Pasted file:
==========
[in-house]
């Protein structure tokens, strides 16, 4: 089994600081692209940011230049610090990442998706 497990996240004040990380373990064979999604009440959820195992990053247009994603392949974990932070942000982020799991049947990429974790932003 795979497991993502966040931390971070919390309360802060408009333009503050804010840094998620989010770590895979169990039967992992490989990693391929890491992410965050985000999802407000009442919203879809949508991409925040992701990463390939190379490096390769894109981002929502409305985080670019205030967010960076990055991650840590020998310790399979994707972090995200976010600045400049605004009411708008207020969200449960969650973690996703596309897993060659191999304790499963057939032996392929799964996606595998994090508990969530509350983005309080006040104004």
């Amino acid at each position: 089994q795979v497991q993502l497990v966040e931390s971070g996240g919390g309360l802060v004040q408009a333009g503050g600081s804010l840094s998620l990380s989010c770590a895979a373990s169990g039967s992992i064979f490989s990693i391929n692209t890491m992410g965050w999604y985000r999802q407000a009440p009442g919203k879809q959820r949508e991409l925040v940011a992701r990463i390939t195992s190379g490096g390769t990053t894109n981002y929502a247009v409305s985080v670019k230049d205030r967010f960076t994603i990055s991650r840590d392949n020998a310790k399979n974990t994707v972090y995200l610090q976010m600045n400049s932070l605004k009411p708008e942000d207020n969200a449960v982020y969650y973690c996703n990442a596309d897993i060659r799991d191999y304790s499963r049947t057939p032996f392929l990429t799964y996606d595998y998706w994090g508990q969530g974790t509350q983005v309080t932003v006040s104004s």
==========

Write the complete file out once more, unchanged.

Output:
[in-house]
């Protein structure tokens, strides 16, 4: 089994600081692209940011230049610090990442998706 497990996240004040990380373990064979999604009440959820195992990053247009994603392949974990932070942000982020799991049947990429974790932003 795979497991993502966040931390971070919390309360802060408009333009503050804010840094998620989010770590895979169990039967992992490989990693391929890491992410965050985000999802407000009442919203879809949508991409925040992701990463390939190379490096390769894109981002929502409305985080670019205030967010960076990055991650840590020998310790399979994707972090995200976010600045400049605004009411708008207020969200449960969650973690996703596309897993060659191999304790499963057939032996392929799964996606595998994090508990969530509350983005309080006040104004």
């Amino acid at each position: 089994q795979v497991q993502l497990v966040e931390s971070g996240g919390g309360l802060v004040q408009a333009g503050g600081s804010l840094s998620l990380s989010c770590a895979a373990s169990g039967s992992i064979f490989s990693i391929n692209t890491m992410g965050w999604y985000r999802q407000a009440p009442g919203k879809q959820r949508e991409l925040v940011a992701r990463i390939t195992s190379g490096g390769t990053t894109n981002y929502a247009v409305s985080v670019k230049d205030r967010f960076t994603i990055s991650r840590d392949n020998a310790k399979n974990t994707v972090y995200l610090q976010m600045n400049s932070l605004k009411p708008e942000d207020n969200a449960v982020y969650y973690c996703n990442a596309d897993i060659r799991d191999y304790s499963r049947t057939p032996f392929l990429t799964y996606d595998y998706w994090g508990q969530g974790t509350q983005v309080t932003v006040s104004s």